Put the Fun Back in Dysfunctional

Thanksgiving decorations.

There’s one in every family.

In my family, I’m pretty sure I’m it.

The eccentric aunt whose major contribution to any family gathering is Scotcheroos and a wildly active imagination that sets kids and canines alike off on something akin to an out of control sugar high.  Admittedly, it could come from the consumption of said Scotcheroos and scandalously unconventional ideas.

Bringing Bob into the fold has tempered this reputation a bit. Besides giving my nieces and nephew license to say “Bob’s Your Uncle” and run with it, he’s also brought his card sharkiness to the table, rivaling my maternal grandmother and striking fear in my father, my mother, and even my brother.

My devotion to the dogs has doubled as our pack has grown from just one or two to a whole slew. Our new puppy Ruby is beside herself when she gets to meet all of her canine cousins. Well, that, and the smell of so much food.

No doubt about it. Holidays can be harried. With family gatherings there are so many competing expectations and roles we unconsciously slip into. No matter how functional the front we show the outside world may appear, we all know our families are a wee bit dysfunctional.

So, in keeping with my Here to the New Year in Good Cheer challenge, let’s put the fun back in dysfunctional.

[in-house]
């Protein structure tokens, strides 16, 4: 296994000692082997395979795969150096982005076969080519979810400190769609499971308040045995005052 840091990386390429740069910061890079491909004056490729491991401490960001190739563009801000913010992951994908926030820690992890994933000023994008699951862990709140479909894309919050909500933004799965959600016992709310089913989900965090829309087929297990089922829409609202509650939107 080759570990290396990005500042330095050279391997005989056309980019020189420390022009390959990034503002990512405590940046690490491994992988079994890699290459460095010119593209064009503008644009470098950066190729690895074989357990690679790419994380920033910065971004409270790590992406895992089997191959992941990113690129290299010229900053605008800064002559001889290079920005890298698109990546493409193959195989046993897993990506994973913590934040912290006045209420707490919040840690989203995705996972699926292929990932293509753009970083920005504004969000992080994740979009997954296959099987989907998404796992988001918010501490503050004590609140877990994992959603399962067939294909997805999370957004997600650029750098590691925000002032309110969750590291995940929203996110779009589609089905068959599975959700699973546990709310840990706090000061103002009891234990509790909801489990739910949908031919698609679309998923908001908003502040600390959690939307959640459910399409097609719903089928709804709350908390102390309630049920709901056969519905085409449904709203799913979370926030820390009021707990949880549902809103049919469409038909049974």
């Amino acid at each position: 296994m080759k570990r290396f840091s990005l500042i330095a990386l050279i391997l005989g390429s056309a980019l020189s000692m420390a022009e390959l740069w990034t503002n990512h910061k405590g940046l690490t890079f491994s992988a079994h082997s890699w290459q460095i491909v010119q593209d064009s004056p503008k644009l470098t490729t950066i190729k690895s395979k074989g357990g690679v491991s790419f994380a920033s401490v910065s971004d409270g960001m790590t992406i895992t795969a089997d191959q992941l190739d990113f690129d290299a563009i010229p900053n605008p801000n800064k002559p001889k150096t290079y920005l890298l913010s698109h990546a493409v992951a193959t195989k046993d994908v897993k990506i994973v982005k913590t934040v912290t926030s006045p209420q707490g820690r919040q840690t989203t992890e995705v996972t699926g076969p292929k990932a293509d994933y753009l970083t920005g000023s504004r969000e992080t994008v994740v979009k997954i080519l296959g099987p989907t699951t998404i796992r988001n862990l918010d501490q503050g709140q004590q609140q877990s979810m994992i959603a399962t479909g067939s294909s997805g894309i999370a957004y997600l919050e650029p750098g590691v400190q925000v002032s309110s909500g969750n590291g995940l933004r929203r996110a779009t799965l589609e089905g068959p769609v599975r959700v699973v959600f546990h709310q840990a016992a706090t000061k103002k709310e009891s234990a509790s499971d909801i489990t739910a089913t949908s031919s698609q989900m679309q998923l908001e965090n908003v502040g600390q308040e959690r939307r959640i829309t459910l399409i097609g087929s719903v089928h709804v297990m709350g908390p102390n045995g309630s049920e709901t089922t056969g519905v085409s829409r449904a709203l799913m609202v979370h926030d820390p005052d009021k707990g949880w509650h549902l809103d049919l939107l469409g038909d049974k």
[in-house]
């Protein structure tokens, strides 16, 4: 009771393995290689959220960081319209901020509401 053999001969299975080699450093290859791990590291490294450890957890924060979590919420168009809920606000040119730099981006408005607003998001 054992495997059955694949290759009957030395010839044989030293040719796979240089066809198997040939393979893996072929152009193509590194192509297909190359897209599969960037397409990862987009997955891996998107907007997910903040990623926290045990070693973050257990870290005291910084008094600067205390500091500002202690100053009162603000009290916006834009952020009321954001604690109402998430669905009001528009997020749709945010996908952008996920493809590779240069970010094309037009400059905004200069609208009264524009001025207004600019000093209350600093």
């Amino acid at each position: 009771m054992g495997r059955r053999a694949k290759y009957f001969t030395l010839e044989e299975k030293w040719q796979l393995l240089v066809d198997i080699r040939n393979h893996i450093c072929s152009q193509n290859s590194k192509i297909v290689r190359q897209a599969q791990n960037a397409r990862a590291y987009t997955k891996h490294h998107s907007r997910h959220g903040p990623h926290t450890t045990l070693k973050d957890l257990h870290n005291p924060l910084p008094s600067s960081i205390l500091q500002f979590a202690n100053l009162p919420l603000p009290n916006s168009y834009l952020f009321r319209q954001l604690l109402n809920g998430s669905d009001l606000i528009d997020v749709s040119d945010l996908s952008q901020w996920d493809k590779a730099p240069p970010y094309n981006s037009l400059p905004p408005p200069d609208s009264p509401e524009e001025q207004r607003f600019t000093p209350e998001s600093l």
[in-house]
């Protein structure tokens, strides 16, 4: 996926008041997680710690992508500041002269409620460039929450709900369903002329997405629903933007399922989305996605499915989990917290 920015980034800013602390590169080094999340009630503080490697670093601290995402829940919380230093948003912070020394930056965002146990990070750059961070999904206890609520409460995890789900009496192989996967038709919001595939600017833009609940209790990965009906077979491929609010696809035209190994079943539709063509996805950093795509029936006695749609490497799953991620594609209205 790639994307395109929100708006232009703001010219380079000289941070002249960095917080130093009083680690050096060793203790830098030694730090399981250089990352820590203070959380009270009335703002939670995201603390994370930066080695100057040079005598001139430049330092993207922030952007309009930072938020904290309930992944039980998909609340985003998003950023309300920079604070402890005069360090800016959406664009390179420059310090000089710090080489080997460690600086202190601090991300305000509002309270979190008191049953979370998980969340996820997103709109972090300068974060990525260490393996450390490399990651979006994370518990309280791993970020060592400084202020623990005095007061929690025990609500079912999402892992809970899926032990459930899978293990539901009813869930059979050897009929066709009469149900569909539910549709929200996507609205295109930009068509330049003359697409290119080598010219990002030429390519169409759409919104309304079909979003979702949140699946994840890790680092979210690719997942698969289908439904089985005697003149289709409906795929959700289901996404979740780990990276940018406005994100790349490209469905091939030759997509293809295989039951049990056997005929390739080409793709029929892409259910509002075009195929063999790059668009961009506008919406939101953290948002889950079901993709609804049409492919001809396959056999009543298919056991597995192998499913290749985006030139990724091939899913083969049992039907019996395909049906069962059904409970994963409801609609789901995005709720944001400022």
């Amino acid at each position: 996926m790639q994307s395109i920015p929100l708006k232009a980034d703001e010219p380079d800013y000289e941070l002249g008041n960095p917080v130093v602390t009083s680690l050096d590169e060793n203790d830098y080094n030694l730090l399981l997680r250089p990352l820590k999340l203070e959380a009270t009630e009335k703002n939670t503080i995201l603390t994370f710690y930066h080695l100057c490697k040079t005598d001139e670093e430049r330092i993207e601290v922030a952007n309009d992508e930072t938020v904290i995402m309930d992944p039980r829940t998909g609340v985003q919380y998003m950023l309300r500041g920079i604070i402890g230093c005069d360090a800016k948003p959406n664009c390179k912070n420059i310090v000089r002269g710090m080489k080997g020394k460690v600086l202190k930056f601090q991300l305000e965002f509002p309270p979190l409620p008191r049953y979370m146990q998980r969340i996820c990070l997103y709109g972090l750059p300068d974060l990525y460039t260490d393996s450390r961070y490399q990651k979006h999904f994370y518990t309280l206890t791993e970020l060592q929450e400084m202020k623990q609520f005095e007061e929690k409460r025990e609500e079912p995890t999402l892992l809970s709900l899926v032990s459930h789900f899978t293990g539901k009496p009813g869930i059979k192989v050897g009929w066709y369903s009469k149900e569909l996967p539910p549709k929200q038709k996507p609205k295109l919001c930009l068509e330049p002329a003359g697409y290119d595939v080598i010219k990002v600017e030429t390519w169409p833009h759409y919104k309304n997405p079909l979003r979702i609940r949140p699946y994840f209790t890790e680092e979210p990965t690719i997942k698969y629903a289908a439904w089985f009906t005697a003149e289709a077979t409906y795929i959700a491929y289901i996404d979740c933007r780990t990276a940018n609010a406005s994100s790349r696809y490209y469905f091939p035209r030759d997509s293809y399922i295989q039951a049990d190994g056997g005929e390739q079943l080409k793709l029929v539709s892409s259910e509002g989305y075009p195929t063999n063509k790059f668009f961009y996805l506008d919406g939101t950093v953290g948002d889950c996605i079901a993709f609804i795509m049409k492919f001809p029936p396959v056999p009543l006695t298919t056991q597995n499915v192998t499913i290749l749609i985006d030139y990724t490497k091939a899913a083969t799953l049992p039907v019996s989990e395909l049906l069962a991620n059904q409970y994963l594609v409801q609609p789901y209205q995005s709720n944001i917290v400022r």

Instead of getting yourself all worked up about things that are out of your control, shake it off. That’s right. Let it go. Ignore it and repeat, “This, too, shall pass.”

Because here’s the thing. It’s Thanksgiving!

You can watch a parade on TV or there might be one in your hometown. If you’re not working in a service business or a retail store that opens its doors at 3pm or 6pm or midnight, you might just have the day off. Bonus!

It happens to be my favorite holiday and by far my favorite Thursday because it’s not about getting. It’s about Giving. Thanks.

And about eating some amazing food prepared by some of our favorite people.

As an eating psychology coach I beg you… Please do not obsess over the calories you are about to consume or how much you will need to exercise to work off the 3 pieces of pie you might mindlessly eat to avoid answering intimate questions about your life from meddling members of your extended family or their friends.

Instead, feast!

Savor the flavor of your favorite foods. Lean into conversations that allow you to learn something you don’t know about someone you think you do.

Take your time with the food that took hours to prepare. Allow this gathering of family and friends to nourish you.

When you do, you’ll find yourself filled up more with less food. You won’t overeat because you will have stuffed your turkey, not yourself.

If you don’t have big plans or can’t be with those you love, then love the ones you’re with. Even if it’s just your parakeet.

Some of my favorite Thanksgivings have been with only a friend or two.  When I lived in Santa Fe my friend Kaylock and I would put together a meal of whatever was available, walk up to the Cross of the Martyrs, and head out to a movie.

Another year I was so stressed I stayed in my pajamas all day until a friend showed up at 5pm with turkey slices from Walmart. He knew the best gift he could offer me at the time was breathing space. It was one of the most memorable Thanksgivings because it was so nourishing to do nothing.